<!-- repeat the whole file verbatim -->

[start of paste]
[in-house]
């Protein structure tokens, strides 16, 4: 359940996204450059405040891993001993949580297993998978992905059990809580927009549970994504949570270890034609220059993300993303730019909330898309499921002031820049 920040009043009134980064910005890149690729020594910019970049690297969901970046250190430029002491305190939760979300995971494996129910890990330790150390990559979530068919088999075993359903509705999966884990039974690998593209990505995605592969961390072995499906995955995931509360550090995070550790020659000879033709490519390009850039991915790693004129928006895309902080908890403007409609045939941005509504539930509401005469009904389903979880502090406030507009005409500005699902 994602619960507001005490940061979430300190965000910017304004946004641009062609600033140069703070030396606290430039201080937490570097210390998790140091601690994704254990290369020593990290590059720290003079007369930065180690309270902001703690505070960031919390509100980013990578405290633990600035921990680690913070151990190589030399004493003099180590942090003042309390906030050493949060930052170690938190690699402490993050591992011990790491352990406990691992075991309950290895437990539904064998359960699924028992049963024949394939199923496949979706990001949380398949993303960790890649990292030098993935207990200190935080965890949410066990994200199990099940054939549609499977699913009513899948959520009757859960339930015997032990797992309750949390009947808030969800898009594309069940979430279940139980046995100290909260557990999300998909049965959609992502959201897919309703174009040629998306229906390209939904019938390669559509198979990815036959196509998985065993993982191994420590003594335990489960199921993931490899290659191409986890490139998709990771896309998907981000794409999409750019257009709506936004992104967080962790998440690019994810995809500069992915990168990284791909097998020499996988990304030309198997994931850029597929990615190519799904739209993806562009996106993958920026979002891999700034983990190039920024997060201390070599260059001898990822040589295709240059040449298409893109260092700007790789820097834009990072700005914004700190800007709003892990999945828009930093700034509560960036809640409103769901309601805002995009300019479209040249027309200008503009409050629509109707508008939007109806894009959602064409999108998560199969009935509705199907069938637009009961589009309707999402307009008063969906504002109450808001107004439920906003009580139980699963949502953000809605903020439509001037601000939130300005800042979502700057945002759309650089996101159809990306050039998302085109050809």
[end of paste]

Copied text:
[in-house]
């Protein structure tokens, strides 16, 4: 359940996204450059405040891993001993949580297993998978992905059990809580927009549970994504949570270890034609220059993300993303730019909330898309499921002031820049 920040009043009134980064910005890149690729020594910019970049690297969901970046250190430029002491305190939760979300995971494996129910890990330790150390990559979530068919088999075993359903509705999966884990039974690998593209990505995605592969961390072995499906995955995931509360550090995070550790020659000879033709490519390009850039991915790693004129928006895309902080908890403007409609045939941005509504539930509401005469009904389903979880502090406030507009005409500005699902 994602619960507001005490940061979430300190965000910017304004946004641009062609600033140069703070030396606290430039201080937490570097210390998790140091601690994704254990290369020593990290590059720290003079007369930065180690309270902001703690505070960031919390509100980013990578405290633990600035921990680690913070151990190589030399004493003099180590942090003042309390906030050493949060930052170690938190690699402490993050591992011990790491352990406990691992075991309950290895437990539904064998359960699924028992049963024949394939199923496949979706990001949380398949993303960790890649990292030098993935207990200190935080965890949410066990994200199990099940054939549609499977699913009513899948959520009757859960339930015997032990797992309750949390009947808030969800898009594309069940979430279940139980046995100290909260557990999300998909049965959609992502959201897919309703174009040629998306229906390209939904019938390669559509198979990815036959196509998985065993993982191994420590003594335990489960199921993931490899290659191409986890490139998709990771896309998907981000794409999409750019257009709506936004992104967080962790998440690019994810995809500069992915990168990284791909097998020499996988990304030309198997994931850029597929990615190519799904739209993806562009996106993958920026979002891999700034983990190039920024997060201390070599260059001898990822040589295709240059040449298409893109260092700007790789820097834009990072700005914004700190800007709003892990999945828009930093700034509560960036809640409103769901309601805002995009300019479209040249027309200008503009409050629509109707508008939007109806894009959602064409999108998560199969009935509705199907069938637009009961589009309707999402307009008063969906504002109450808001107004439920906003009580139980699963949502953000809605903020439509001037601000939130300005800042979502700057945002759309650089996101159809990306050039998302085109050809």